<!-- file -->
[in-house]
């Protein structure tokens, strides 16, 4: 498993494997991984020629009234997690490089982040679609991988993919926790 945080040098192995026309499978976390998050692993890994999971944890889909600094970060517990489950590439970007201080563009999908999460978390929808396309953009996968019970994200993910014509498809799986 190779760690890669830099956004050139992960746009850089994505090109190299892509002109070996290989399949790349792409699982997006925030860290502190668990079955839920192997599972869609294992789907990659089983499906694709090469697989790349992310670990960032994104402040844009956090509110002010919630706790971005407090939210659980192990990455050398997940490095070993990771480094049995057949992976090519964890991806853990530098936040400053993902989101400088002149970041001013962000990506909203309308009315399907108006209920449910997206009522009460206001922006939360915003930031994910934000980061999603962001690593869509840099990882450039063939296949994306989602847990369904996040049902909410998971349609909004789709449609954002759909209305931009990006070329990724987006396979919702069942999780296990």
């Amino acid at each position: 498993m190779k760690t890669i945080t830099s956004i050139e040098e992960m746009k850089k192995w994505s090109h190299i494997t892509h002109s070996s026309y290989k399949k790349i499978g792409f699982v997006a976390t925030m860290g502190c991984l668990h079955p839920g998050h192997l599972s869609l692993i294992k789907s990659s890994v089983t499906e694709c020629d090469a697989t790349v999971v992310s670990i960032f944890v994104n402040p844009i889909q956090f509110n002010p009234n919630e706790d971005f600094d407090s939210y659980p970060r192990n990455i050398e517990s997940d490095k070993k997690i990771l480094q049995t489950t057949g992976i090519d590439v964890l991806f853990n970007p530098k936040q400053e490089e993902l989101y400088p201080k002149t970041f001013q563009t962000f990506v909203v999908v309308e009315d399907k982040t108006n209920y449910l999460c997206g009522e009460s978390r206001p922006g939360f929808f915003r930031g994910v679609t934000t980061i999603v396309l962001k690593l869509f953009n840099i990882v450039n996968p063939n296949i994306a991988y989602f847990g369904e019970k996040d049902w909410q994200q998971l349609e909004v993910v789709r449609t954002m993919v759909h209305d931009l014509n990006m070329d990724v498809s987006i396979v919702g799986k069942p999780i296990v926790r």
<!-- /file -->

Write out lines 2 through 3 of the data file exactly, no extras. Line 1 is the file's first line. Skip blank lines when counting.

């Protein structure tokens, strides 16, 4: 498993494997991984020629009234997690490089982040679609991988993919926790 945080040098192995026309499978976390998050692993890994999971944890889909600094970060517990489950590439970007201080563009999908999460978390929808396309953009996968019970994200993910014509498809799986 190779760690890669830099956004050139992960746009850089994505090109190299892509002109070996290989399949790349792409699982997006925030860290502190668990079955839920192997599972869609294992789907990659089983499906694709090469697989790349992310670990960032994104402040844009956090509110002010919630706790971005407090939210659980192990990455050398997940490095070993990771480094049995057949992976090519964890991806853990530098936040400053993902989101400088002149970041001013962000990506909203309308009315399907108006209920449910997206009522009460206001922006939360915003930031994910934000980061999603962001690593869509840099990882450039063939296949994306989602847990369904996040049902909410998971349609909004789709449609954002759909209305931009990006070329990724987006396979919702069942999780296990």
């Amino acid at each position: 498993m190779k760690t890669i945080t830099s956004i050139e040098e992960m746009k850089k192995w994505s090109h190299i494997t892509h002109s070996s026309y290989k399949k790349i499978g792409f699982v997006a976390t925030m860290g502190c991984l668990h079955p839920g998050h192997l599972s869609l692993i294992k789907s990659s890994v089983t499906e694709c020629d090469a697989t790349v999971v992310s670990i960032f944890v994104n402040p844009i889909q956090f509110n002010p009234n919630e706790d971005f600094d407090s939210y659980p970060r192990n990455i050398e517990s997940d490095k070993k997690i990771l480094q049995t489950t057949g992976i090519d590439v964890l991806f853990n970007p530098k936040q400053e490089e993902l989101y400088p201080k002149t970041f001013q563009t962000f990506v909203v999908v309308e009315d399907k982040t108006n209920y449910l999460c997206g009522e009460s978390r206001p922006g939360f929808f915003r930031g994910v679609t934000t980061i999603v396309l962001k690593l869509f953009n840099i990882v450039n996968p063939n296949i994306a991988y989602f847990g369904e019970k996040d049902w909410q994200q998971l349609e909004v993910v789709r449609t954002m993919v759909h209305d931009l014509n990006m070329d990724v498809s987006i396979v919702g799986k069942p999780i296990v926790r």